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01/10/2012 05:57:40 AM · #1
First off, let me introduce myself. Although my profile page says I registered in 2006, the reality is that I started visiting the site in earnest only a few months ago. I've entered seven challenges since then and so far and my best two finishes are 5th and 8th. Although I'm delighted with that, I see the true value of DPC to be the wealth of knowledge to be learned from other photographers. High votes are the "icing on the cake" but not the real reason I'm here.

For the portrait challenge, I though I'd try something different and entered this photo:

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It scored 7.7 from commentors and 5.4 overall. I was fascinated to find that nearly a third of voters rated the image 4 or less. Only a single comment was left on how I could improve the composition. Is it the semi-nudity that voters find bothersome? (Ironically, the model wasn't nude at all; all of the ink is body paint, including painted nipples although I concede it's hard to tell at first glance.)

I don't feel discouraged in any way by the score because I love the photo (as did the model and the body artist), and I received some truly wonderful comments. But I am curious as to the huge discrepancy between commentors and non-commentors. I'm interested to hear your thoughts :)

Cheers,

Tim
01/10/2012 06:29:28 AM · #2
That's a good question.
Personaly, I gave you a 9 and very much enjoyed the image.
My guess is that the image suggests a story and could be a fascinating portrait of a character in a fictional world.
While voters expectations where probably more about a portrait of a person in the real world, portraying what the person really is (an aspiration which, some might argue, when it comes to photograhy and studio photography in particular, is potentially delusional, but anyway :).
In general terms, straight face shots with even illumination and no context background did much better than any other approach, with some exceptions.
Hovever, the challenge did generate pretty interesting images, in my opinion, and many noticed that:

//www.dpchallenge.com/forum.php?action=read&FORUM_THREAD_ID=1109638&page=17

So, I might be wrong, but I don't think nudity is necessarily the main factor.

Keep up the good work!

01/10/2012 06:33:29 AM · #3
Originally posted by wikipedia.org:

A portrait is a painting, photograph, sculpture, or other artistic representation of a person, in which the face and its expression is predominant. The intent is to display the likeness, personality, and even the mood of the person. For this reason, in photography a portrait is generally not a snapshot, but a composed image of a person in a still position. A portrait often shows a person looking directly at the painter or photographer, in order to most successfully engage the subject with the viewer.


I did not vote in the challenge but my guess was it was a little outside the box for portrait challenge, on the edge of the ever famous DNMC acronym.

I hope this helps.

Message edited by author 2012-01-10 06:38:17.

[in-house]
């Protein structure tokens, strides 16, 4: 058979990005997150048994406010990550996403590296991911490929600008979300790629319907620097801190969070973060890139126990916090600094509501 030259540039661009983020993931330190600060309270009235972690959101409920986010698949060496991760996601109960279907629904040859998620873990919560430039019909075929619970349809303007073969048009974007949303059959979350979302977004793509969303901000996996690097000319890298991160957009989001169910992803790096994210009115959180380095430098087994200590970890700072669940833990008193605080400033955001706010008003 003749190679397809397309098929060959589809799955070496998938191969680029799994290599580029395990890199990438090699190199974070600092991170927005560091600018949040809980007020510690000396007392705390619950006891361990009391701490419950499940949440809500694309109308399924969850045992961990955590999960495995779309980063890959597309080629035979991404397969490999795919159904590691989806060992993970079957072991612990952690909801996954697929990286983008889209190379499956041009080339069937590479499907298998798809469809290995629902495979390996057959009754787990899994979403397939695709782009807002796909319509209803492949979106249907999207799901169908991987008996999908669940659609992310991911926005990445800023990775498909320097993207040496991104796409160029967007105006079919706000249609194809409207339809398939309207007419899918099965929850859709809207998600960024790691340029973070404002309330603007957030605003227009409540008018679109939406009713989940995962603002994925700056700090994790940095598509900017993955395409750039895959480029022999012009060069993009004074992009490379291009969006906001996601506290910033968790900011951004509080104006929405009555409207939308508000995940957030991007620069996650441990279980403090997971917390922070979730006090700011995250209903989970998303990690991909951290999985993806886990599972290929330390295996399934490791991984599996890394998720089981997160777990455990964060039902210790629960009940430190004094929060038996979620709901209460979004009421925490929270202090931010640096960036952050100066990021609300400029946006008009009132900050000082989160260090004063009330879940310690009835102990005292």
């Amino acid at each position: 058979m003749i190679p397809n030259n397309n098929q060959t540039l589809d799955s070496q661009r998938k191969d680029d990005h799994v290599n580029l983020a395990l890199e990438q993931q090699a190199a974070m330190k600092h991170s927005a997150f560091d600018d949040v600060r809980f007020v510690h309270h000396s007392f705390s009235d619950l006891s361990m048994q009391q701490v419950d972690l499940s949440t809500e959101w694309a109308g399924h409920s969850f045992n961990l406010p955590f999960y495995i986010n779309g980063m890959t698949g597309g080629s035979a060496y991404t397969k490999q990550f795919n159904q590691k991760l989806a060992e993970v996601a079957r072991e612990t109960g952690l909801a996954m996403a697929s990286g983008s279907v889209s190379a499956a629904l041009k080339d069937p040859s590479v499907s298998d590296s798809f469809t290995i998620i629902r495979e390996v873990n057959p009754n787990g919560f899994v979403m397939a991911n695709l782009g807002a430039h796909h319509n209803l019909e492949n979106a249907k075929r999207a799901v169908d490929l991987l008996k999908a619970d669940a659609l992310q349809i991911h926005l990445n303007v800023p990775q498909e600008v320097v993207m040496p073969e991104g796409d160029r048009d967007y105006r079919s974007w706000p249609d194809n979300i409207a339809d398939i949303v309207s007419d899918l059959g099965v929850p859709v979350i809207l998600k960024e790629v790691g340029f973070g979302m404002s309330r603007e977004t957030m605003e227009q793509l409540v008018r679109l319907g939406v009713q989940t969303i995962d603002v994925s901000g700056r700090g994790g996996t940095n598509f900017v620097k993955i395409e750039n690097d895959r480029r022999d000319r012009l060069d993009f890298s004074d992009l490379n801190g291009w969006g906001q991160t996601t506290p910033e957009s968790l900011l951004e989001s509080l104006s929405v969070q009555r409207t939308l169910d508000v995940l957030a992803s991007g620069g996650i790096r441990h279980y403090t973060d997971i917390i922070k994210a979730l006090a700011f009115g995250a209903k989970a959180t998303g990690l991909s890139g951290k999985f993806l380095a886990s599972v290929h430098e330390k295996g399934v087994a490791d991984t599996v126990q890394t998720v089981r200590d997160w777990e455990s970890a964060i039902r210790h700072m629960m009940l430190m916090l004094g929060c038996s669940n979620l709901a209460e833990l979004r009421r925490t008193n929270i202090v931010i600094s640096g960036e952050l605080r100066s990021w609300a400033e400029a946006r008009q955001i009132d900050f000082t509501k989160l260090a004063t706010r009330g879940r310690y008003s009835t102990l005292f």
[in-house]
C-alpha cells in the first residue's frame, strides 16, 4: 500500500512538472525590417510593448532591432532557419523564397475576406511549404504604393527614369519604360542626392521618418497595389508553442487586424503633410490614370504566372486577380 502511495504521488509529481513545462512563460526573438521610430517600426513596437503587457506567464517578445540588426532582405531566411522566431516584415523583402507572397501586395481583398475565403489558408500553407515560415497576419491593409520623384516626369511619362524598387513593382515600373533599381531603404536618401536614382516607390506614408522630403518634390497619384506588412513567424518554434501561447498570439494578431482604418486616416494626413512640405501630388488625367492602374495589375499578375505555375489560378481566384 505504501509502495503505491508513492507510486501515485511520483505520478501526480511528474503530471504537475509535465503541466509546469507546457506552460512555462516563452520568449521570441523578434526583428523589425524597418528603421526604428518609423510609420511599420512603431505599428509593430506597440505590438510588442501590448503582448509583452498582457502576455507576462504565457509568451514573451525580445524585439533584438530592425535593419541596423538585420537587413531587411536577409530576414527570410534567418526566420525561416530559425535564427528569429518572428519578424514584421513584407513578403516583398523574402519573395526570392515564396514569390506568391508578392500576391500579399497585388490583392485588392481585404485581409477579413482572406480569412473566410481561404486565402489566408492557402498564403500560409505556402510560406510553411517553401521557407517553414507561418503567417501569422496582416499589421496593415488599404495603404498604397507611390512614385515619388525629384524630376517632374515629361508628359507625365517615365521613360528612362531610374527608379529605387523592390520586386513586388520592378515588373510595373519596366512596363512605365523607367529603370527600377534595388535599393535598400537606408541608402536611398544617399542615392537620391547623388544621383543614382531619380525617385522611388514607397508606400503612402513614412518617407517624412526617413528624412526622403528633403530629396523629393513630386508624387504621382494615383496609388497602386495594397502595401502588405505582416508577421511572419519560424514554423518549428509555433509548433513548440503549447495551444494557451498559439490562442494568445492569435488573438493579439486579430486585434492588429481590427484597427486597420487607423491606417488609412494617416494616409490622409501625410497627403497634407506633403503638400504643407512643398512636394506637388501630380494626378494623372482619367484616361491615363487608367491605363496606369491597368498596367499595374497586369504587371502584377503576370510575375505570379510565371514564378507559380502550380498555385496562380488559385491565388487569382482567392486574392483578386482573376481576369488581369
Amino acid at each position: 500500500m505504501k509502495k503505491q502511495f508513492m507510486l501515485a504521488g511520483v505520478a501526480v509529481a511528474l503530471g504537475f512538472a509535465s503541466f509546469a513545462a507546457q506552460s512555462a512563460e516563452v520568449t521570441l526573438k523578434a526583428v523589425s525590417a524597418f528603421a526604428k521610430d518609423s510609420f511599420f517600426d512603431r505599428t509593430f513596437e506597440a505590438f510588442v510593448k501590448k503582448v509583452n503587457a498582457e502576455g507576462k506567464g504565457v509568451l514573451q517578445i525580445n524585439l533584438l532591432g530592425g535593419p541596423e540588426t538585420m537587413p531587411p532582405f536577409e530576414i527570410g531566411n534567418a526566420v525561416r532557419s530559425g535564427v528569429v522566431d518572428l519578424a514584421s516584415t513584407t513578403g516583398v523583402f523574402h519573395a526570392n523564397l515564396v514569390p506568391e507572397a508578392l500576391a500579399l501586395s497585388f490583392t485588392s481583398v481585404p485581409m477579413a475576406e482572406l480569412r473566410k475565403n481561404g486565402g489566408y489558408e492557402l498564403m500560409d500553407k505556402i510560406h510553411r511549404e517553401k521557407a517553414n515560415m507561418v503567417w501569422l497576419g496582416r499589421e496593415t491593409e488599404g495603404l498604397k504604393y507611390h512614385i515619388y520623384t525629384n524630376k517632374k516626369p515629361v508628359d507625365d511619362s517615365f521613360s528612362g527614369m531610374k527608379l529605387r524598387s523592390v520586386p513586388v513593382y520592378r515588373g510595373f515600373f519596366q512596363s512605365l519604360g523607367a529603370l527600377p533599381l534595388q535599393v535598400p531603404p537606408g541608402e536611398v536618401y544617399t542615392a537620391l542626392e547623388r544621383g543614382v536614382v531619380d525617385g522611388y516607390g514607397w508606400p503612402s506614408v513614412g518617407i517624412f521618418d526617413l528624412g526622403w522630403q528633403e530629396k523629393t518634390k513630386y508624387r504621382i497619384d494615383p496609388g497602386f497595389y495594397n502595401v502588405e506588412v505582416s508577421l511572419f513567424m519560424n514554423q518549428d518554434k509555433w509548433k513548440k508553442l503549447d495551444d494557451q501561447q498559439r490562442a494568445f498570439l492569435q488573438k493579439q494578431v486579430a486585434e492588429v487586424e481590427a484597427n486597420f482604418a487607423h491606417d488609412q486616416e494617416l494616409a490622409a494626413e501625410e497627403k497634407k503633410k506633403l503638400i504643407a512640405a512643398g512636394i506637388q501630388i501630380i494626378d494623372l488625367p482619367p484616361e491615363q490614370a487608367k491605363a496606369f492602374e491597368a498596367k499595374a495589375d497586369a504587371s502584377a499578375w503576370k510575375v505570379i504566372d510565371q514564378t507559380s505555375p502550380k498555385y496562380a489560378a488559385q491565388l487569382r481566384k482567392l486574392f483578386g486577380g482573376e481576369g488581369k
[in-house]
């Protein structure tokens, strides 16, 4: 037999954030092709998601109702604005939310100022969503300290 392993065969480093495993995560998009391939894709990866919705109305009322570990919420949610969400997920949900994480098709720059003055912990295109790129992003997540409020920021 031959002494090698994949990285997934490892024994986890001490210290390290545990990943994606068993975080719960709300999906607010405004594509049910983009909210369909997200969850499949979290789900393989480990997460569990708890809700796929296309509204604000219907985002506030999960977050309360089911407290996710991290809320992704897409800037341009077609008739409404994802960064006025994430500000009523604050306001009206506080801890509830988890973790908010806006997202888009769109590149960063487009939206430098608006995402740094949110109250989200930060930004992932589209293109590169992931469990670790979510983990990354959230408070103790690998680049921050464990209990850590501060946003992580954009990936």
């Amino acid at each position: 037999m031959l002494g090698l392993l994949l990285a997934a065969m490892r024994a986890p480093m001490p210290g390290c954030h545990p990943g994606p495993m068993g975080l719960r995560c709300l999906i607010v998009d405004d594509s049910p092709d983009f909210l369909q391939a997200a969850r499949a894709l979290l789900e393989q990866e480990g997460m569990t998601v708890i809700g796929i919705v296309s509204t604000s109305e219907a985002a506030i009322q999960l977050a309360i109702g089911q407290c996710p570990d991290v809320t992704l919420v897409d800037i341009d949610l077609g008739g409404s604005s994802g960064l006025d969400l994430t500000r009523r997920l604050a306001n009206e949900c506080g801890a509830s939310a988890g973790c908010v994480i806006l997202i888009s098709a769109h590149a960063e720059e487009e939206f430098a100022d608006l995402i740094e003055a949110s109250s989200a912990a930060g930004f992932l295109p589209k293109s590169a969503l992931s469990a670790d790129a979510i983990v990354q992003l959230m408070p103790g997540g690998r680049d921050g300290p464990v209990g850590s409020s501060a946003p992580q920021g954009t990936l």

01/10/2012 06:50:44 AM · #4
I gave this a 9 - I liked the light but can see how it might not meet expectations of 'portrait'. I've had many nudes do well in voting (including a ribbon in B&W and a 4th in a best of year FS).

Nudes, can and do do well. If you think an image is strong, don't let its nudity put you off entering - it may well score well.
01/10/2012 06:58:11 AM · #5
Place: 65 out of 93
Avg (all users): 5.3733
Avg (commenters): 7.6667
Avg (participants): 5.5660
Avg (non-participants): 5.2680


FWIW, I also think your pic was outside the box of a "traditional" portrait resulting in your score. However, I find it interesting that participants ave score was higher than non-participants ave score. Usually in the majority of challenges it's the other way around...

Your portrait has a lot of mystery to it; worth a second/longer look.

JMHO.
01/10/2012 07:13:53 AM · #6
i gave you a 9 and commented on how much i liked it, its the ultra consecrative lot on here i think they vote them down i have no idea why, well i have a few ideas

genuine dislike of semi nudes (come on,you see a lot more graphic stuff on art nude sites)
they feel it cheapens photography should be all landscapes and absracts
theyre jealous they're not doing them
maybe the female portion voting them down, anyone tried a toned male nude on here? but agian that would get voted down
ppl dont judge on the skill or idea in the photo they judge on their feeling or how they believe they should vote after a bit of time on here

ive got a nude in a challenge and its a 4.9 only 1 comment ouch

im going to perceiver with them hehe

theres no nationale to the dpc voters or any point understanding i very very rarely give 1s etc 5 is a composed in focus shot but that doesnt wow me

i got 2x2 2x3 for this shot which i love dont know what they found they disliked etc as they never comment to the fact, seems only high scores comment
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Message edited by author 2012-01-10 07:18:35.
01/10/2012 07:55:21 AM · #7
There are indeed quite a few here who are offended by nudity (including their own, I imagine).